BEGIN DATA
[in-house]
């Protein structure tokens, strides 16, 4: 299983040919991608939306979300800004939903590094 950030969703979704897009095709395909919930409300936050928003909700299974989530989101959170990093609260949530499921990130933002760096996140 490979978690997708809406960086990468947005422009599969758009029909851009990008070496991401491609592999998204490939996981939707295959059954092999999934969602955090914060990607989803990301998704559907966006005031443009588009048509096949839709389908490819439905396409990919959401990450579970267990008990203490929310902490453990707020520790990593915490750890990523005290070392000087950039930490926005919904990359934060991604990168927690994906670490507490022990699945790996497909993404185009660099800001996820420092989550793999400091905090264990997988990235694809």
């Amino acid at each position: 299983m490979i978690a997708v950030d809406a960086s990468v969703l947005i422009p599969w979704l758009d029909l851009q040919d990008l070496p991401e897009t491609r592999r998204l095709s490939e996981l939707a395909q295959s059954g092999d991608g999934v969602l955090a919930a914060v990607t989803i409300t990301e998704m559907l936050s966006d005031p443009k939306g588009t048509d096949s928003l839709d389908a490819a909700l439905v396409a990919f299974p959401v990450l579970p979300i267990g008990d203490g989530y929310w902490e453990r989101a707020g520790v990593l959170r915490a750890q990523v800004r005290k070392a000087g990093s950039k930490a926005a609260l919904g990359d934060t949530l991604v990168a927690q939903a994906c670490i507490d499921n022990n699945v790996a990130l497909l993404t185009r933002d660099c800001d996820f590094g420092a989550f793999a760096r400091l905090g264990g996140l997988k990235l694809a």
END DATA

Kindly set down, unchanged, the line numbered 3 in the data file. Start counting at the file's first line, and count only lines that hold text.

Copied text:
């Amino acid at each position: 299983m490979i978690a997708v950030d809406a960086s990468v969703l947005i422009p599969w979704l758009d029909l851009q040919d990008l070496p991401e897009t491609r592999r998204l095709s490939e996981l939707a395909q295959s059954g092999d991608g999934v969602l955090a919930a914060v990607t989803i409300t990301e998704m559907l936050s966006d005031p443009k939306g588009t048509d096949s928003l839709d389908a490819a909700l439905v396409a990919f299974p959401v990450l579970p979300i267990g008990d203490g989530y929310w902490e453990r989101a707020g520790v990593l959170r915490a750890q990523v800004r005290k070392a000087g990093s950039k930490a926005a609260l919904g990359d934060t949530l991604v990168a927690q939903a994906c670490i507490d499921n022990n699945v790996a990130l497909l993404t185009r933002d660099c800001d996820f590094g420092a989550f793999a760096r400091l905090g264990g996140l997988k990235l694809a």